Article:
Life imitates art, but that may not always be a good thing. This Wednesday, the Bryn Mawr Film Institute will be showing the film adaptation of Larry Loebell’s play Dostoyevsky Man. The one-man show is based on Fyodor Dostoyevsky’s The Underground Man, which follows the monologue of a cynical, nameless, and unreliable narrator. The novel is considered to be one of the first existential novels ever written.
Staring in Dostoyevsky Man is actor Seth Reichgert, who plays a fired Russian literature professor. The professor recounts the story of how he took a student, janitor, and school dean hostage in an attempt to reclaim his job.
The entire film is shot on an iPhone as the professor goes from place to place retelling the story and delivering an extended monologue about his hostage experience. Loebell explained that the use of an iPhone as a feature film medium was meant to add drama to the film, but was surprised at the high quality of the images. “The introduction of this medium really democratizes the process,” Loebell explained. “Anyone with a good idea has access to the tools to make a good film.” He was so shocked with the quality that he claimed that the iPhone could arguably be used for a more formalized film aesthetic if done properly. Other filmmakers have been exploring this new method of film making, like New Paradise Laboratories’ show “Extremely Public Displays of Privacy,” which Loebell was also involved in.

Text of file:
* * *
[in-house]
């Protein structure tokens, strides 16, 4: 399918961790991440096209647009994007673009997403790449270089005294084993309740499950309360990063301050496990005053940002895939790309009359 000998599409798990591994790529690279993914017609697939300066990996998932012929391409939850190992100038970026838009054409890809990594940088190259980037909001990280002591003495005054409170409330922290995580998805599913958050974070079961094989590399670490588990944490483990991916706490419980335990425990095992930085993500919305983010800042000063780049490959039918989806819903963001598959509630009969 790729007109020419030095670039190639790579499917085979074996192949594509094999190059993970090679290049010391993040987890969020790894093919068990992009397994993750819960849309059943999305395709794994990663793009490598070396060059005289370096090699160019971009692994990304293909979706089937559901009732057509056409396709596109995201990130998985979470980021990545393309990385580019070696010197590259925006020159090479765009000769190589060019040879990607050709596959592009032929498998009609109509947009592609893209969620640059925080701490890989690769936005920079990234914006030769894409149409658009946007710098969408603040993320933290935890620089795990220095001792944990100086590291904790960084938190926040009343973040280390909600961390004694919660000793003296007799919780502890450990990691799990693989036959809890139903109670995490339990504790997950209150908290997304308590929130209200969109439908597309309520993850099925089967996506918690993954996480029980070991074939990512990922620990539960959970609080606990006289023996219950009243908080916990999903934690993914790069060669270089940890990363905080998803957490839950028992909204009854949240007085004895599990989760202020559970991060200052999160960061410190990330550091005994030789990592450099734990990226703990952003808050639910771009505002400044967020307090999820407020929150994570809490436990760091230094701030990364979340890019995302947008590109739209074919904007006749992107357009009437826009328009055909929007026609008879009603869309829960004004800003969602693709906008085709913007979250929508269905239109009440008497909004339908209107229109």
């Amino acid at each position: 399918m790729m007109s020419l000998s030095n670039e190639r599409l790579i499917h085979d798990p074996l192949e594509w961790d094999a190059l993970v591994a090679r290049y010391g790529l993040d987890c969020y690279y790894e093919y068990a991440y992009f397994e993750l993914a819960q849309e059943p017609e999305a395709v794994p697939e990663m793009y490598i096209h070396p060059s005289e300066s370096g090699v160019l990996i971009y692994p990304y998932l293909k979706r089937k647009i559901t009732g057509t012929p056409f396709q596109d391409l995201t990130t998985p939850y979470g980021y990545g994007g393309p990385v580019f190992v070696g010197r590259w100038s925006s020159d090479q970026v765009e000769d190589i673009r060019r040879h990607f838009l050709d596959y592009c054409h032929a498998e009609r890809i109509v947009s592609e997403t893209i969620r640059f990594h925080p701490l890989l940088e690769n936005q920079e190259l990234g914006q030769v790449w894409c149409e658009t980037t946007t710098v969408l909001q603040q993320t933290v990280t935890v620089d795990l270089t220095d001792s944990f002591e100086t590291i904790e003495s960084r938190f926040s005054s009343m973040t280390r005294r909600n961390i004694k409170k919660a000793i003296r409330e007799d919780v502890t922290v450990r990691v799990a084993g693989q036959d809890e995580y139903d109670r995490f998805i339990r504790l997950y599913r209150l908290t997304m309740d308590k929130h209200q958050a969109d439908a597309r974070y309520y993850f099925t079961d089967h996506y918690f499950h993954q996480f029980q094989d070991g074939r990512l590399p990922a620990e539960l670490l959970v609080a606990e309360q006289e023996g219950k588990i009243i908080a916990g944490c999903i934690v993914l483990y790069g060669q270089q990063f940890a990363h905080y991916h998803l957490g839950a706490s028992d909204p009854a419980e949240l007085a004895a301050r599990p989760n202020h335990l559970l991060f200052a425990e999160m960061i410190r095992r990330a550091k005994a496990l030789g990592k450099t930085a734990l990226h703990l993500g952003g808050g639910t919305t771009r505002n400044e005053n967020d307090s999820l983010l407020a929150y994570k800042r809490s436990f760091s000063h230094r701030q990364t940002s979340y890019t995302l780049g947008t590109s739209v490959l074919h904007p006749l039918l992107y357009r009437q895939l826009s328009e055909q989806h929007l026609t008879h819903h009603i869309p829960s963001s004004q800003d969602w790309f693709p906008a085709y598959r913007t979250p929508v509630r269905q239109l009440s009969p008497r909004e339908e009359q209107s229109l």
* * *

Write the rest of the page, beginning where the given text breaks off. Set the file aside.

Although the film certainly shares some of the existentialist themes of The Underground Man, as it follows the consciousness of the professor through his iPhone. Similar to the novel’s critique of Western philosophy, the film focuses on feelings of displacement due to unemployment. As the ex-professor recounts his activities into his iPhone, in a stream-of-consciousness fashion, the audience follows him to his new profession at a fast food restaurant. Loebell explains, “When you are displaced from the profession you believe you were meant to do, you become part of an invisible mass of workers.” Without the one profession that gives his life meaning, the man becomes obsessed with regaining his job. Through his great lecture on the The Underground Man, the fired Russian literature professor eventually becomes the bitter, disoriented image of the The Underground Man himself as he attempts to avoid becoming a part of an indiscriminate mass of workers.
The film has received high praise from the Philadelphia Inquirer. Prior to the film, Loebell and Reichgert will be interviewed by radio personality Phillip Silverstone. Those with a taste for Russian literature and existentialism shouldn’t miss this film.
Kailey Kluge is a junior International Area Studies Major at Drexel University.
All images courtesy of Bryn Mawr Film Institute